A contemporary family adoption story and a 19th-century legend are braided together into a tale of extraordinary tenderness and remembered longing. A child sits with her great-aunt Maita, waiting. Aunt Maita grew up on a Maine island where her father was lighthouse keeper. She was taught by her mother, and longed for company. One stormy night, they spot a ship but can do nothing more than keep the light tower lit. When she and her father go down to the shore in the morning, they find a bundle wrapped in eiderdown quilts and tied with sailor’s knots. Within it is a sea chest, with a tiny baby inside with a note from its parents, commending the child into God’s hands. They name her Seaborne, and Maita shares her island treasures such as double-yolk eggs and ripening pumpkins, and teaches her to read. Seaborne is the contemporary child’s great-grandmother, recently passed away, and the chest sits awaiting the new baby girl to be adopted by the narrator’s parents. In her debut for children, Buzzeo uses heightened language with great clarity and emotional precision, and it is elegantly matched by GrandPré’s (Aunt Claire’s Yellow Beehive Hair, 2001, etc.) oil paintings. Her palette partakes of the gold wash of memory and the cherished lavender shadows of home at nightfall. She uses light splendidly: light on the water, light on the island flowers, lamplight on the two girls reading. Altogether a lovely effort. (author’s note) (Picture book. 5-9)

Pub Date: Sept. 1, 2002

ISBN: 0-8037-2703-8

Page Count: 32

Publisher: Dial Books

Review Posted Online: May 19, 2010

Kirkus Reviews Issue: July 1, 2002



Give this child’s-eye view of a day at the beach with an attentive father high marks for coziness: “When your ball blows across the sand and into the ocean and starts to drift away, your daddy could say, Didn’t I tell you not to play too close to the waves? But he doesn’t. He wades out into the cold water. And he brings your ball back to the beach and plays roll and catch with you.” Alley depicts a moppet and her relaxed-looking dad (to all appearances a single parent) in informally drawn beach and domestic settings: playing together, snuggling up on the sofa and finally hugging each other goodnight. The third-person voice is a bit distancing, but it makes the togetherness less treacly, and Dad’s mix of love and competence is less insulting, to parents and children both, than Douglas Wood’s What Dads Can’t Do (2000), illus by Doug Cushman. (Picture book. 5-7)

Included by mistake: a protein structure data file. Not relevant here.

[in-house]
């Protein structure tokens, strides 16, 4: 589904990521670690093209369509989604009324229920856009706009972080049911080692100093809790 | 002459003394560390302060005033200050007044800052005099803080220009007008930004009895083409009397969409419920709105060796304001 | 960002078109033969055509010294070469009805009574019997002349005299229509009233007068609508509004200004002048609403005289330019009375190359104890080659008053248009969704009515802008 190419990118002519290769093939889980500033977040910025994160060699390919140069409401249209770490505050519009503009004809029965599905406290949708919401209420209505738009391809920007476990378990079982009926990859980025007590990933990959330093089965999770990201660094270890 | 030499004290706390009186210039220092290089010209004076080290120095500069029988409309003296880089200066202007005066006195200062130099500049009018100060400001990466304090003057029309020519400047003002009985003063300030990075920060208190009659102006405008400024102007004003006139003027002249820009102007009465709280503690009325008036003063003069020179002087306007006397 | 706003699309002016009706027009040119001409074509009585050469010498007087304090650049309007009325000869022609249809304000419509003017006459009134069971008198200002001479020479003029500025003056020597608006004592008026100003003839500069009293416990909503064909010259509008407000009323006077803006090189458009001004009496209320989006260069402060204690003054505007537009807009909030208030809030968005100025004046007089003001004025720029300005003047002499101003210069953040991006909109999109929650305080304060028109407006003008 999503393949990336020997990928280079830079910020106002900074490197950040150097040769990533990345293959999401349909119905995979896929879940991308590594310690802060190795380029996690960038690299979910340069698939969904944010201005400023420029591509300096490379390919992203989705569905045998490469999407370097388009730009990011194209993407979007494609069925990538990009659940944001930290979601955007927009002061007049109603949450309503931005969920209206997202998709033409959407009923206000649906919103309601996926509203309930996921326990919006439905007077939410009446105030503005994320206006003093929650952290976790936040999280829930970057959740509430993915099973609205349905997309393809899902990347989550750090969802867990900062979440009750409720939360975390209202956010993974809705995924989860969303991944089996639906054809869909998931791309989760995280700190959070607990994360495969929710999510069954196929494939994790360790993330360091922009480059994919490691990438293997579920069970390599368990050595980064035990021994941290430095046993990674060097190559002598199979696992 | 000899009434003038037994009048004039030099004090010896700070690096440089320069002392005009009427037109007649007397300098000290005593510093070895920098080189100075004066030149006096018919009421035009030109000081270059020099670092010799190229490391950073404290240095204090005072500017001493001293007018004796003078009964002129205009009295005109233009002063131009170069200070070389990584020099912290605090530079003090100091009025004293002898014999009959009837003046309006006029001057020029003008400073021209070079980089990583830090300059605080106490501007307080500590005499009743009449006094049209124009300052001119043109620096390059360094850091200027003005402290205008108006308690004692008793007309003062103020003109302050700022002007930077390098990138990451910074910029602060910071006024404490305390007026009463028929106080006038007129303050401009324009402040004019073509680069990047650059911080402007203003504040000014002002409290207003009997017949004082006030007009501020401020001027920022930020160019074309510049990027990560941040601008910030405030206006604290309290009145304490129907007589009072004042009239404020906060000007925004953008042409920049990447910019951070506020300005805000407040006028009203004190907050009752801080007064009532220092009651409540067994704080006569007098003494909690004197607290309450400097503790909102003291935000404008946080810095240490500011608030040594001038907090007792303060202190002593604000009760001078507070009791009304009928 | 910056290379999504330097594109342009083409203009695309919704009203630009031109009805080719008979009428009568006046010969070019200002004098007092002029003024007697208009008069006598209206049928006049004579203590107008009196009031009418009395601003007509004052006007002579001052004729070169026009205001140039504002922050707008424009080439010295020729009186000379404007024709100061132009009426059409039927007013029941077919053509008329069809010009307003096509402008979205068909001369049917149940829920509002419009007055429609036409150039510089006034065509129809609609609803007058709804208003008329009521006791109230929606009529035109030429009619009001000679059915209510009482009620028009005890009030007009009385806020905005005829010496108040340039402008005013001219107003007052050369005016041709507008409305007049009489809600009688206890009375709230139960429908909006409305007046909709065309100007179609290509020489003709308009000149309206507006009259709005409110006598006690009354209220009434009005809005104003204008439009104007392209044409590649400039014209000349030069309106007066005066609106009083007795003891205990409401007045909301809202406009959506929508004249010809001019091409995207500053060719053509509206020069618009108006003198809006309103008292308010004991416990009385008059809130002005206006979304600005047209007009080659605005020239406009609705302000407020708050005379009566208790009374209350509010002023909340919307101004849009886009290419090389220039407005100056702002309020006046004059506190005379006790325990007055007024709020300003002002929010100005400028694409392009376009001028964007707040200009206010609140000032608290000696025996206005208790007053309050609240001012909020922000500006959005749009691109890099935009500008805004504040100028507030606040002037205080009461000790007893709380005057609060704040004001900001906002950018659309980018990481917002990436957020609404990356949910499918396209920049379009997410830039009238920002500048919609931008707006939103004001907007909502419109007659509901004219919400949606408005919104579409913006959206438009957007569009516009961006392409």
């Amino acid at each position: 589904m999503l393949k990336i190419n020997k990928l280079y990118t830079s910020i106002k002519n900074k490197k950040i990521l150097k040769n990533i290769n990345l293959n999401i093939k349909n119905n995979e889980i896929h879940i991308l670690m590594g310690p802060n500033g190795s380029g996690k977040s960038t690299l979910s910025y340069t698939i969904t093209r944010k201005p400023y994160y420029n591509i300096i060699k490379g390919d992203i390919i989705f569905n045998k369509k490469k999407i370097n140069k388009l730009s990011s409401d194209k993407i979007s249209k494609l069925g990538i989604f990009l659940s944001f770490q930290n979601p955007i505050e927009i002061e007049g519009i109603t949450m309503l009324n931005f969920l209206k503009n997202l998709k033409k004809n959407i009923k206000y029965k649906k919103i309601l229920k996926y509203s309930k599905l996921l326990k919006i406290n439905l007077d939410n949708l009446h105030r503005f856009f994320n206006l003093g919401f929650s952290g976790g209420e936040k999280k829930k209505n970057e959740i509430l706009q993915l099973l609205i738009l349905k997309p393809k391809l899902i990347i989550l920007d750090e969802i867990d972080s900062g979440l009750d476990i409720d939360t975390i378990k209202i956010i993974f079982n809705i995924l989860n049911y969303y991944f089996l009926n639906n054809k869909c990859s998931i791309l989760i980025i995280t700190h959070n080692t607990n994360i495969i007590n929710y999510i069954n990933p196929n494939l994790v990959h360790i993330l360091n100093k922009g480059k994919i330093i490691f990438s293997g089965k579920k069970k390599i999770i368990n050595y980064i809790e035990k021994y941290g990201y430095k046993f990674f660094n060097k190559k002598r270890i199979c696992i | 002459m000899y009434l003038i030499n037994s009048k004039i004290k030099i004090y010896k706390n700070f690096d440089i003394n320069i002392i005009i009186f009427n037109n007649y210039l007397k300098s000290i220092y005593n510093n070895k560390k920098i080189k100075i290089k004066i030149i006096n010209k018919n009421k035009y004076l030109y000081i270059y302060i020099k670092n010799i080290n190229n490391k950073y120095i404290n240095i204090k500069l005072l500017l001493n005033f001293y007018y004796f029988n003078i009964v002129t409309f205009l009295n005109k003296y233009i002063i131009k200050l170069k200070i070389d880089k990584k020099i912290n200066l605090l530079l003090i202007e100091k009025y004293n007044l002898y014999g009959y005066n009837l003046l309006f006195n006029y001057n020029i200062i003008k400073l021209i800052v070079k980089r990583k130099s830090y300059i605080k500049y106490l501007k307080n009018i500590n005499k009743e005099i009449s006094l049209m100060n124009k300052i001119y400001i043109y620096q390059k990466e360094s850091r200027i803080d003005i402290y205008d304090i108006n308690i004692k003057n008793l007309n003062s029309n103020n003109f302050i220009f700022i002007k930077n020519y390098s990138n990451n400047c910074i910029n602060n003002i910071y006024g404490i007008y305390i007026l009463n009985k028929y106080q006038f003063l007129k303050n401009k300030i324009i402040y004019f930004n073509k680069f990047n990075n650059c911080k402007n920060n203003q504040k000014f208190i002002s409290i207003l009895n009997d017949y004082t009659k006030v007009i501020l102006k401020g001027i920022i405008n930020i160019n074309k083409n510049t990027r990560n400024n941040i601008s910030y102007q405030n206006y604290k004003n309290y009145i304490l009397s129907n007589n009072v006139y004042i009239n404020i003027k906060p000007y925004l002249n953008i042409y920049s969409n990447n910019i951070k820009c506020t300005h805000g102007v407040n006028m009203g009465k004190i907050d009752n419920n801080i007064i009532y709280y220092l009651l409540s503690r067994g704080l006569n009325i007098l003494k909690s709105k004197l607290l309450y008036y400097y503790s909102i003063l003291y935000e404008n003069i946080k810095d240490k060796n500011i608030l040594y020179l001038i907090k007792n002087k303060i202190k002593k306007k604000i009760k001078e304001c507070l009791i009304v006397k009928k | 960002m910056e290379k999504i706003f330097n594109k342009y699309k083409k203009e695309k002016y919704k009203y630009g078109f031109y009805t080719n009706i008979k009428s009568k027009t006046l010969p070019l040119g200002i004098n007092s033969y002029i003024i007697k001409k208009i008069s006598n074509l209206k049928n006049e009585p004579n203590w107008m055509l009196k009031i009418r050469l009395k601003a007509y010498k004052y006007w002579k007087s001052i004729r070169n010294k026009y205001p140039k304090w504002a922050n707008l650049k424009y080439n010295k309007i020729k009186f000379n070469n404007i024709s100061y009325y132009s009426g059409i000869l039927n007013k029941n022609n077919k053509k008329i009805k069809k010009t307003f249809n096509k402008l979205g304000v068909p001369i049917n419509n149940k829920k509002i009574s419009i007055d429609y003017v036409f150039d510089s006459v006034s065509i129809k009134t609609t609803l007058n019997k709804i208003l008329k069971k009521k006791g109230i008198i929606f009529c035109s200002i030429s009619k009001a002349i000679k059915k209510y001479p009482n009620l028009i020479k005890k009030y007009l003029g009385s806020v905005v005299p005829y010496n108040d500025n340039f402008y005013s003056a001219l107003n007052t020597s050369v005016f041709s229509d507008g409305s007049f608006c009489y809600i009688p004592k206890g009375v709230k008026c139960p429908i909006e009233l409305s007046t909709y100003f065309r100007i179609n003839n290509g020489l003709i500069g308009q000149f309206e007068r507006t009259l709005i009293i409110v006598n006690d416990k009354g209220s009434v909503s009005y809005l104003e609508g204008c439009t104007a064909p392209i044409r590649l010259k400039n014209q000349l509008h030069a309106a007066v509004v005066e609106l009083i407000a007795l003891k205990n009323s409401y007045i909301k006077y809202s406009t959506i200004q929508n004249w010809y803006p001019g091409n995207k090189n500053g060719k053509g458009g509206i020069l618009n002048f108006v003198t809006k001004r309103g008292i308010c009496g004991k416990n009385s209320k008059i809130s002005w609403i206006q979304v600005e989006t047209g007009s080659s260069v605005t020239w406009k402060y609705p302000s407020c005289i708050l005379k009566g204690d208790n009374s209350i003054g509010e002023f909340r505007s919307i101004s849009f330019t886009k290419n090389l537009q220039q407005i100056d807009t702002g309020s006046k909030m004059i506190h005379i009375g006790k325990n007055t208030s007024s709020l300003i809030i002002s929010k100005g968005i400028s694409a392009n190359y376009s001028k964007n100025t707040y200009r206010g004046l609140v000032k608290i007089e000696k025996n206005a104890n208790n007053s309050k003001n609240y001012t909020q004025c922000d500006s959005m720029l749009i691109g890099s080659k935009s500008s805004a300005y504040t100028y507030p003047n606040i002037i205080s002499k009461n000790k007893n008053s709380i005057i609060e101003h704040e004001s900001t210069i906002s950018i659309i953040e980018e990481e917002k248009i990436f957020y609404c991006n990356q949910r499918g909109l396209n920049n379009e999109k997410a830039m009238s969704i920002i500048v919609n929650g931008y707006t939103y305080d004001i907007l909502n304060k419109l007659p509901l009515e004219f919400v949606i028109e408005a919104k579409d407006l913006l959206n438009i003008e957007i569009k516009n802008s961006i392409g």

Pub Date: May 23, 2005

ISBN: 0-618-00361-4

Page Count: 32

Publisher: Clarion Books

Review Posted Online: May 19, 2010

Kirkus Reviews Issue: May 1, 2005


From the J.D. the Kid Barber series , Vol. 2

A strong second outing for Dillard and J.D.

Breakout kid barber J.D. embraces a summer of opportunity.

Readers met J.D. Jones just as he took his hometown of Meridian, Mississippi, by storm, winning himself community acclaim and a chair at the revered Hart and Sons barbershop in series opener J.D. and the Great Barber Battle(2021). What’s next for the haircut prodigy? School’s just getting out, and there’s so much life happening outside—if only one can escape home learning with the grandparents. J.D.’s sister, Vanessa, brings along multitalented mutual friend Jessyka to share an ambitious challenge: “Let’s start a YouTube channel!” Can they get millions of views and wow the whole world? They are already amazing at haircuts and hairstyles—all they need is to learn how to make a great YouTube video. The story models strategies for scripting short videos reflecting the templates of viral YouTube hair tutorials, inviting readers to not only see the journey of the characters, but maybe also practice these skills at home. This book is bound to educate all about some of the most storied and cherished traditions within the Black community. Bringing in Vanessa is a great touch to extend the series across gender, and hopefully she’ll get a chance to lead her own adventures. This book blends skill-building, entrepreneurship, and strong family values to give young Black children visions of what’s possible when they follow their passions and embrace their community.

A strong second outing for Dillard and J.D. (Fiction. 6-9)

Pub Date: Aug. 3, 2021

ISBN: 978-0-593-11155-0

Page Count: 128

Publisher: Kokila

Review Posted Online: July 13, 2021

Kirkus Reviews Issue: Aug. 1, 2021

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